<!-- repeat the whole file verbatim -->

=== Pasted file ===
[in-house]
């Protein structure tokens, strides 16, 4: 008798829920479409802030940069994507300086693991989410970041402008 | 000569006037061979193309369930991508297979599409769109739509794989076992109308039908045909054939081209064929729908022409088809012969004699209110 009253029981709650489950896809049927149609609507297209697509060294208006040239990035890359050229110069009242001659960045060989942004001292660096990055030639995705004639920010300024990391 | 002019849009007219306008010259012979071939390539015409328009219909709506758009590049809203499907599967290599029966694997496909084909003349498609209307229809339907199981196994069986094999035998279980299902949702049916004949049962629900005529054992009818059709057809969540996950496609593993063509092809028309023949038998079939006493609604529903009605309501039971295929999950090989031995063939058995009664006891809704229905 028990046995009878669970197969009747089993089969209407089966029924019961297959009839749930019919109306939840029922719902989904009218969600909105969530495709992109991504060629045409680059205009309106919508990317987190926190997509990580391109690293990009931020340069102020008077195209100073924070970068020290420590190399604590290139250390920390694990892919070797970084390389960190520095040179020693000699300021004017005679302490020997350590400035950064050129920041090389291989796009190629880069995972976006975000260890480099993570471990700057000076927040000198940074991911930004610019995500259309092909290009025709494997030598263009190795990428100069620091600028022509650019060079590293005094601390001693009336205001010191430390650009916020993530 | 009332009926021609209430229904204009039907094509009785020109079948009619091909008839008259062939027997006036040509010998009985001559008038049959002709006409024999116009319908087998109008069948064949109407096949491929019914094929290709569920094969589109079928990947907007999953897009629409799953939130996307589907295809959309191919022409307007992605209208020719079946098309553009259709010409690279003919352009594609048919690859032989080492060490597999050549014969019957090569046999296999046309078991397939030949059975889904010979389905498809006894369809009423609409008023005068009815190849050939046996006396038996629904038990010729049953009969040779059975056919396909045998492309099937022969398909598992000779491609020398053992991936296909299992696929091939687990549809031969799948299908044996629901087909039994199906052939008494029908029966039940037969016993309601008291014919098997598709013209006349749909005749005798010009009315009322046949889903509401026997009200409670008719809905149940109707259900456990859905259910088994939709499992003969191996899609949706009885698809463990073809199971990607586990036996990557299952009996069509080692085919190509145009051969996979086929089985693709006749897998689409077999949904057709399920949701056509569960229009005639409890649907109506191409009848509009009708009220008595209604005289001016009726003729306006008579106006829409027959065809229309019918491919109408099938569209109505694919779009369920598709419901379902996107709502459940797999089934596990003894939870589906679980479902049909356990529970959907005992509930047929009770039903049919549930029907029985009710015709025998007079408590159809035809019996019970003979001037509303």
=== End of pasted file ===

[in-house]
């Protein structure tokens, strides 16, 4: 008798829920479409802030940069994507300086693991989410970041402008 | 000569006037061979193309369930991508297979599409769109739509794989076992109308039908045909054939081209064929729908022409088809012969004699209110 009253029981709650489950896809049927149609609507297209697509060294208006040239990035890359050229110069009242001659960045060989942004001292660096990055030639995705004639920010300024990391 | 002019849009007219306008010259012979071939390539015409328009219909709506758009590049809203499907599967290599029966694997496909084909003349498609209307229809339907199981196994069986094999035998279980299902949702049916004949049962629900005529054992009818059709057809969540996950496609593993063509092809028309023949038998079939006493609604529903009605309501039971295929999950090989031995063939058995009664006891809704229905 028990046995009878669970197969009747089993089969209407089966029924019961297959009839749930019919109306939840029922719902989904009218969600909105969530495709992109991504060629045409680059205009309106919508990317987190926190997509990580391109690293990009931020340069102020008077195209100073924070970068020290420590190399604590290139250390920390694990892919070797970084390389960190520095040179020693000699300021004017005679302490020997350590400035950064050129920041090389291989796009190629880069995972976006975000260890480099993570471990700057000076927040000198940074991911930004610019995500259309092909290009025709494997030598263009190795990428100069620091600028022509650019060079590293005094601390001693009336205001010191430390650009916020993530 | 009332009926021609209430229904204009039907094509009785020109079948009619091909008839008259062939027997006036040509010998009985001559008038049959002709006409024999116009319908087998109008069948064949109407096949491929019914094929290709569920094969589109079928990947907007999953897009629409799953939130996307589907295809959309191919022409307007992605209208020719079946098309553009259709010409690279003919352009594609048919690859032989080492060490597999050549014969019957090569046999296999046309078991397939030949059975889904010979389905498809006894369809009423609409008023005068009815190849050939046996006396038996629904038990010729049953009969040779059975056919396909045998492309099937022969398909598992000779491609020398053992991936296909299992696929091939687990549809031969799948299908044996629901087909039994199906052939008494029908029966039940037969016993309601008291014919098997598709013209006349749909005749005798010009009315009322046949889903509401026997009200409670008719809905149940109707259900456990859905259910088994939709499992003969191996899609949706009885698809463990073809199971990607586990036996990557299952009996069509080692085919190509145009051969996979086929089985693709006749897998689409077999949904057709399920949701056509569960229009005639409890649907109506191409009848509009009708009220008595209604005289001016009726003729306006008579106006829409027959065809229309019918491919109408099938569209109505694919779009369920598709419901379902996107709502459940797999089934596990003894939870589906679980479902049909356990529970959907005992509930047929009770039903049919549930029907029985009710015709025998007079408590159809035809019996019970003979001037509303």